The hilariously titled 2 FAST, 2 FURIOUS from 2003 was just as intellectually bankrupted (sans Diesel), but the director at the helm (John Singleton) knew the type of film it was trying to be and delivered. Again…I emphasize…it’s not the characters, their interplay, the dialogue, and the stories that we remember from these films, but the spectacle, disorder, and pandemonium in them. FF3 lovingly continues on with these well-entrenched traditions. Its narrative and characters are like leftovers from a dilapidated junkyard, but on a level of heart-pounding and tense motor stunts and a zany and cheerful disregard for law and order, the film is pleasurable in a decided check-your-brain-at-the-door manner.
The plot is a real howler; the type of ostentatious and asinine drivel that you’d find the characters of MYSTERY SCIENCE THEATRE lampooning. Early on we meet Sean (played by Paul Walker stand-in Lucas Black) who has just wrecked a construction site during a wicked car race against another high schooler. He has gotten into so much trouble that this time the law has given him very little options. He could go to Juvenile Hall or move to some other city. In an odd move, Sean’s mother decides to send him to Tokyo, which does not seem like the wisest choice. Sean, apparently, can’t speak a lick of Japanese, but he begrudgingly goes there to move in with his dad (why he’s there we never know).
Anyhoo’, Sean meets up with his tough and strict father and then goes to school (where he is forced to wear a school uniform and slippers). He soon starts to hook up with the wrong crowd. He stares at the gorgeous Neela on a daily basis (played by Nathalie Kelley), but that climb up the temptation tree may prove to be a mixed blessing. She is the girlfriend of the evil and domineering D.K. (Brian Tee), who just happens to be a part of a Japanese mafia family and – gasp – is also the best and most cunning drift racer in all of Tokyo.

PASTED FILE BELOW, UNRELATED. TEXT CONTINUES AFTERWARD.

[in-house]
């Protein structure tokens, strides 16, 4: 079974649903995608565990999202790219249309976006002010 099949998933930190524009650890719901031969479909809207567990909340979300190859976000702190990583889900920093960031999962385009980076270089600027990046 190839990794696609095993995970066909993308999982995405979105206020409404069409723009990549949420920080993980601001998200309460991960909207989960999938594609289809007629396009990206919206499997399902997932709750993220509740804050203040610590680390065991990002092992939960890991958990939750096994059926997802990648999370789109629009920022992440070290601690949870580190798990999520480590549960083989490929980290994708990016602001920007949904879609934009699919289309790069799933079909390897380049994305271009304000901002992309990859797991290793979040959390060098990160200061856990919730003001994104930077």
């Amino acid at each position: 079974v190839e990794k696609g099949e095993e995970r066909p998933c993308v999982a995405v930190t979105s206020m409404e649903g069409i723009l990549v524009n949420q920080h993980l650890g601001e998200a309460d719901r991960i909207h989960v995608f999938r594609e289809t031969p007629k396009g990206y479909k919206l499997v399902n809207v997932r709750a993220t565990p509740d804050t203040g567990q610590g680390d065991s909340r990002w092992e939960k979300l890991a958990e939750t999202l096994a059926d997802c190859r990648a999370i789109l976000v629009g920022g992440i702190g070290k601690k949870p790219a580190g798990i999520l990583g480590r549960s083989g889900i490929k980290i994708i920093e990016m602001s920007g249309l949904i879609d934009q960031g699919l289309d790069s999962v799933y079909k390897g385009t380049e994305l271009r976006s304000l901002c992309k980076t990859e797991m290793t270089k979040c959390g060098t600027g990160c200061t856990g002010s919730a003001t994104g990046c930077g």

What the hell is “drift racing”, you may ask? Well, this style of racing involves high speed maneuvering around incredibly tight corners and turns. The only way to drive successfully around them without losing speed and momentum is by braking, shifting, and accelerating with just the proper dosages. This, of course, makes for some exciting chase scenes, which adds a bit of freshness to the old-school mentality behind street racing in this series. However, it also adheres to the standard Hollywood conventions that these films almost single-handedly created – whether you are in Japan or America, there (a) never seems to be any other traffic on the road while the racing commences and (b) cops don’t ever seem to be in full force to stop these dangerous racers.
Of course, Sean never backs away from a challenge (and never seems to honor his dad’s wishes to stay away from street racing), and decides to take on D.K.. He borrows a car from a new acquaintance Han (Sung Kang) and not only ends up losing horribly to D.K., but he totals Han’s ride. Of course, Han won’t let Sean weasel his way out of repaying him back for a lost car, so he takes him on as a member of his underground entourage that seems to have an endless supply of money, sweet rides, and women wearing as little clothing possible to be considered actually clothed. Along for the ride is Twinkie (Bow Wow, no longer “Little”) who facilitates these films’ requirement for a token black character that is a fast-talking wise-ass that has everything you could possible need…for a price. If you want the newest shoes by Michael Jordan before they hit a retail store, see this guy.
Of course, this film goes from point A to B to C with such a rapid inescapability. Will Sean get embroiled in a bitter feud with the devious D.K.? Will he still make advances at his main squeeze despite D.K.’s warnings never to do so? Will Sean continue to dishonor his father by becoming – yet again – embroiled in street racing in Tokyo? Will Sean and Han become loyal friends, so much so that Sean will be forced to avenge him at some point in the film? Will Sean end up taking on D.K. and his mafia family to avenge Han’s honor? Will Sean challenge D.K. to a death-defying race of “drifting” to see which one is rightfully Japan’s fastest and most furious drift racer? Will Sean beat D.K., win both his honor and Han’s back, appease the mafia, and win the heart of D.K.’s girlfriend when he wins the climatic race?